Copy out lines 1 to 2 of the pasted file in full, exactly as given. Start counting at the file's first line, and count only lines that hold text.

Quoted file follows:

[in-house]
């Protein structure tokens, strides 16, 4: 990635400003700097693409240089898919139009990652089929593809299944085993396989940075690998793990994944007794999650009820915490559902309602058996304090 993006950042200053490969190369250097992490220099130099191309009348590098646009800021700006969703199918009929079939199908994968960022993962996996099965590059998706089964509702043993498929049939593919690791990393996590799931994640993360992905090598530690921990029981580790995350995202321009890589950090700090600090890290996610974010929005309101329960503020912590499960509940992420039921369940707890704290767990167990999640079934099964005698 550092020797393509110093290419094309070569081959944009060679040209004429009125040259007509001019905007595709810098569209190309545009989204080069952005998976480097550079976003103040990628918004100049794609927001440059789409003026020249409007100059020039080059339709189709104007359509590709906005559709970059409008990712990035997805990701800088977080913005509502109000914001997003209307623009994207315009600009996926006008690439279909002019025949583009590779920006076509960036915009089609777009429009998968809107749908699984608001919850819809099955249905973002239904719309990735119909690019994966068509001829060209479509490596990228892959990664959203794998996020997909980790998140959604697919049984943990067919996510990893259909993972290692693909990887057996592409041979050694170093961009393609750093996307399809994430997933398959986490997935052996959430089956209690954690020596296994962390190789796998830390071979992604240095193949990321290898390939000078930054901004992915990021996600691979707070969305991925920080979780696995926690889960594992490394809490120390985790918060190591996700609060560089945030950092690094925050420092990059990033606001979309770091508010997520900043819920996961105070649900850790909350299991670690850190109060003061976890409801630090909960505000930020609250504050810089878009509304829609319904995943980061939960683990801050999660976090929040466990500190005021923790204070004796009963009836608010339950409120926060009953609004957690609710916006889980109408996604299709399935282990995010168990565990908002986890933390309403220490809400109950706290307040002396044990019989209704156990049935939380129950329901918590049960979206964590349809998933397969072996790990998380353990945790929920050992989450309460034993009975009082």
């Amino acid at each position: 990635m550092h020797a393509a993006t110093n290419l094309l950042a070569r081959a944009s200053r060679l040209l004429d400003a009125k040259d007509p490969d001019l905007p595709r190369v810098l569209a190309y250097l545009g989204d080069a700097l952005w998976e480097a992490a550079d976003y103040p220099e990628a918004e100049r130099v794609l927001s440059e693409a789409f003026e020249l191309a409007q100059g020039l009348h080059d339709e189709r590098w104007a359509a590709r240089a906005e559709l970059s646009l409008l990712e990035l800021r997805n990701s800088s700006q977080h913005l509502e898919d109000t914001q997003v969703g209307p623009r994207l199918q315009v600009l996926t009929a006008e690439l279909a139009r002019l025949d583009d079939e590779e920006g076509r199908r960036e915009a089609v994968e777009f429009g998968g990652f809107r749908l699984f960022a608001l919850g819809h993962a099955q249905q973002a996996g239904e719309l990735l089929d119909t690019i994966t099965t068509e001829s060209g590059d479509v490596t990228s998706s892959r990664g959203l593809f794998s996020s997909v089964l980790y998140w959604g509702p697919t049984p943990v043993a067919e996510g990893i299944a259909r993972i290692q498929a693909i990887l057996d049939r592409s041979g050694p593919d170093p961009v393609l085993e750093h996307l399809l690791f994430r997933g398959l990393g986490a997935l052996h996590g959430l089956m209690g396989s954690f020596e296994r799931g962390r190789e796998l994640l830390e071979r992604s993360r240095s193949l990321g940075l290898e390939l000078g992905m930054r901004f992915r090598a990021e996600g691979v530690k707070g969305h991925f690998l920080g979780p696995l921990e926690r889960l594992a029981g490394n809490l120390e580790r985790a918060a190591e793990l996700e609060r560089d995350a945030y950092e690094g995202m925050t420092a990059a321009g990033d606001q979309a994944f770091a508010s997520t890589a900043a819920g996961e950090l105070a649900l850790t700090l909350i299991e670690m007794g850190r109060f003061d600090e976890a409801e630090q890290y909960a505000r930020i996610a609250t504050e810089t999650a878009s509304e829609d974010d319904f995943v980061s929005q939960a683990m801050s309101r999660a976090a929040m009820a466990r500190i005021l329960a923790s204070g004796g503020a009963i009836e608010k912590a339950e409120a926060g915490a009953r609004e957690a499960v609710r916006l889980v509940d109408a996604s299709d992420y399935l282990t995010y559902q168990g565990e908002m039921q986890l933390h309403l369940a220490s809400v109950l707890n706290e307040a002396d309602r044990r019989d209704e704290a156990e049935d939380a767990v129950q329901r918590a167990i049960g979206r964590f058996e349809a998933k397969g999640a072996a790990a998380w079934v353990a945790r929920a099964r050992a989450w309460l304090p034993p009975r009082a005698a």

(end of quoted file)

[in-house]
């Protein structure tokens, strides 16, 4: 990635400003700097693409240089898919139009990652089929593809299944085993396989940075690998793990994944007794999650009820915490559902309602058996304090 993006950042200053490969190369250097992490220099130099191309009348590098646009800021700006969703199918009929079939199908994968960022993962996996099965590059998706089964509702043993498929049939593919690791990393996590799931994640993360992905090598530690921990029981580790995350995202321009890589950090700090600090890290996610974010929005309101329960503020912590499960509940992420039921369940707890704290767990167990999640079934099964005698 550092020797393509110093290419094309070569081959944009060679040209004429009125040259007509001019905007595709810098569209190309545009989204080069952005998976480097550079976003103040990628918004100049794609927001440059789409003026020249409007100059020039080059339709189709104007359509590709906005559709970059409008990712990035997805990701800088977080913005509502109000914001997003209307623009994207315009600009996926006008690439279909002019025949583009590779920006076509960036915009089609777009429009998968809107749908699984608001919850819809099955249905973002239904719309990735119909690019994966068509001829060209479509490596990228892959990664959203794998996020997909980790998140959604697919049984943990067919996510990893259909993972290692693909990887057996592409041979050694170093961009393609750093996307399809994430997933398959986490997935052996959430089956209690954690020596296994962390190789796998830390071979992604240095193949990321290898390939000078930054901004992915990021996600691979707070969305991925920080979780696995926690889960594992490394809490120390985790918060190591996700609060560089945030950092690094925050420092990059990033606001979309770091508010997520900043819920996961105070649900850790909350299991670690850190109060003061976890409801630090909960505000930020609250504050810089878009509304829609319904995943980061939960683990801050999660976090929040466990500190005021923790204070004796009963009836608010339950409120926060009953609004957690609710916006889980109408996604299709399935282990995010168990565990908002986890933390309403220490809400109950706290307040002396044990019989209704156990049935939380129950329901918590049960979206964590349809998933397969072996790990998380353990945790929920050992989450309460034993009975009082």